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Exclusive: Komala Party urge world not to forget the Kurds of Iran

KOMALA Party of Iranian Kurdistan deputy leader Siamak Modarresi urged the world not to forget about the plight of the Kurds in Iran in an exclusive interview with the Morning Star on Thursday evening.

Speaking from a peshmerga training base on the outskirts of Slemani in Iraqi Kurdistan, he said that the situation inside Iran was desperate, with the theocratic regime escalating its persecution of Kurds, who are targeted for arrest and execution.

“Many people know about the struggle of the Kurds in Iraq and Rojava [northern Syria], but Kurds in Iran have paid a heavy price in their struggle for freedom and the right to practice their own culture, speak their own language,” he said.

Komala was founded in 1969 by students and intellectuals as the Society of Revolutionary Toilers of Iranian Kurdistan. 

It suffered years of persecution, jailing and the killing of its activists, but built a strong and resilient network mainly in Iran’s northern Kurdish region known as Rojhilat.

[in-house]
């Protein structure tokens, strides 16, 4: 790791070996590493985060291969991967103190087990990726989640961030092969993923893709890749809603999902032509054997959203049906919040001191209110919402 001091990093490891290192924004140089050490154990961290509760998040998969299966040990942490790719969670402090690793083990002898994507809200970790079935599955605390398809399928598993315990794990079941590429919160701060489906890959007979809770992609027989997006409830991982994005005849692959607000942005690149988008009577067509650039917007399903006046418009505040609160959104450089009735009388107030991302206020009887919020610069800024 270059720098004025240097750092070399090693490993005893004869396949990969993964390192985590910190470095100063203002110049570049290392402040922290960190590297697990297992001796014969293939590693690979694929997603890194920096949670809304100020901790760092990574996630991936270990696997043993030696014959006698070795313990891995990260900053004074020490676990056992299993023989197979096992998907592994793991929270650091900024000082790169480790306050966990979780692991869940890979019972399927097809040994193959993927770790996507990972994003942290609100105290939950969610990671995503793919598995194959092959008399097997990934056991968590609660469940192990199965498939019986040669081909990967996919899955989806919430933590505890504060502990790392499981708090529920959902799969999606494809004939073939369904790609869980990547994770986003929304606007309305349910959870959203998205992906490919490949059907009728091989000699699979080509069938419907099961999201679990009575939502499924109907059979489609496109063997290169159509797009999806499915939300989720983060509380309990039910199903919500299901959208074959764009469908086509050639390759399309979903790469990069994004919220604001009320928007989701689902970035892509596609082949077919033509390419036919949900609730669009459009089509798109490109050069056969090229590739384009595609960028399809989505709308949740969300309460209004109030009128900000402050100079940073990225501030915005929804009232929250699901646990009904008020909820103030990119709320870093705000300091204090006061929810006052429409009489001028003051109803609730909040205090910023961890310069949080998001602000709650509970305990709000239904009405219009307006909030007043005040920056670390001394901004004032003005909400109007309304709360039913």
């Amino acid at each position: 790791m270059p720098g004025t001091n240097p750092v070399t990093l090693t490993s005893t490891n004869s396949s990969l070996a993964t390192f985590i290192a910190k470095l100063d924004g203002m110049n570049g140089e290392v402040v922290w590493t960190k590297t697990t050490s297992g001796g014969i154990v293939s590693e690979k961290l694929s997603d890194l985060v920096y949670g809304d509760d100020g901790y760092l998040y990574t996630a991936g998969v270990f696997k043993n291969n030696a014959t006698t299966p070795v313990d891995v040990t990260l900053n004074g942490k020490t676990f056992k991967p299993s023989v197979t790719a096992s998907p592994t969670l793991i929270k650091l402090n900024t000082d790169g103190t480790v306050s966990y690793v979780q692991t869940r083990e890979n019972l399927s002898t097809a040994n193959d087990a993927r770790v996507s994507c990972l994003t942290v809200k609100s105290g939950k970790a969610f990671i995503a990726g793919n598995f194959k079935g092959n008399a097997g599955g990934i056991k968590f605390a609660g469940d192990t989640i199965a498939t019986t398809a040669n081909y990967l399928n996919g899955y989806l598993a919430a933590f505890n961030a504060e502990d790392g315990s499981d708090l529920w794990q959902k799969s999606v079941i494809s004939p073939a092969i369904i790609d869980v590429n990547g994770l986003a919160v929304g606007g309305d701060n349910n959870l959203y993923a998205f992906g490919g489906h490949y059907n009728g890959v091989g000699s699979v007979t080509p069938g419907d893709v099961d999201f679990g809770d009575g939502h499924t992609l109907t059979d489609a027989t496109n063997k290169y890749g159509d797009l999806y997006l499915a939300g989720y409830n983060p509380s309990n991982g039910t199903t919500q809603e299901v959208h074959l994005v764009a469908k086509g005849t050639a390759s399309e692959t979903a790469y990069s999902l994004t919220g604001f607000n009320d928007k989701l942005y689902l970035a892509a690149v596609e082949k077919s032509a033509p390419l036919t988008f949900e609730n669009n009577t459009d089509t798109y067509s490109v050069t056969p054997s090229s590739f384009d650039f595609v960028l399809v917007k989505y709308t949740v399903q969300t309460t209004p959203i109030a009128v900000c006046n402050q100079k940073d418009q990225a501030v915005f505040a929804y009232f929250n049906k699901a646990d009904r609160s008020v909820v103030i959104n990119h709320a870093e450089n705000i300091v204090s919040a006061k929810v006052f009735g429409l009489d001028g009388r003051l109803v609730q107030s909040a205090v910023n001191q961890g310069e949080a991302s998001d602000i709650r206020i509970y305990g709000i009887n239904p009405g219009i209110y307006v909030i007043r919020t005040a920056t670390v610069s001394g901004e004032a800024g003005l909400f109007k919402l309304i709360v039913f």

“We were seen as a threat to the clerical regime after 1979 because what we were building here, a federal Kurdistan with equal rights for women was the opposite of what they were imposing on the rest of Iran,” he said. “At that time Kurdish Iran was a paradise island in hell.”

Starting out as a Marxist organisation, the party has gone through a number of changes, refounding itself in 2000.

It is part of the Progressive Alliance, an international grouping of mainly social democratic parties, including the Labour Party and Germany’s Social Democratic Party (SDP).

Kawsar Fattahi, a female peshmerga commander, said that Komala’s commitment to women’s rights was important, especially in Iran where they are treated “as second-class citizens.”

She had served on the front line against Isis in Kirkuk during the most intense period of fighting in 2014, with Komala peshmerga forces playing a crucial role.

“I had to leave after two weeks because fighters from other parties felt uncomfortable that they had to share their space with a woman.

“They were so surprised to see me, asking me for selfies in the middle of a battle,” she said, laughing at the absurdity of the situation.

But she said being political was not an option being a Kurd in Iran, but was a necessary part of the struggle for survival and basic rights.

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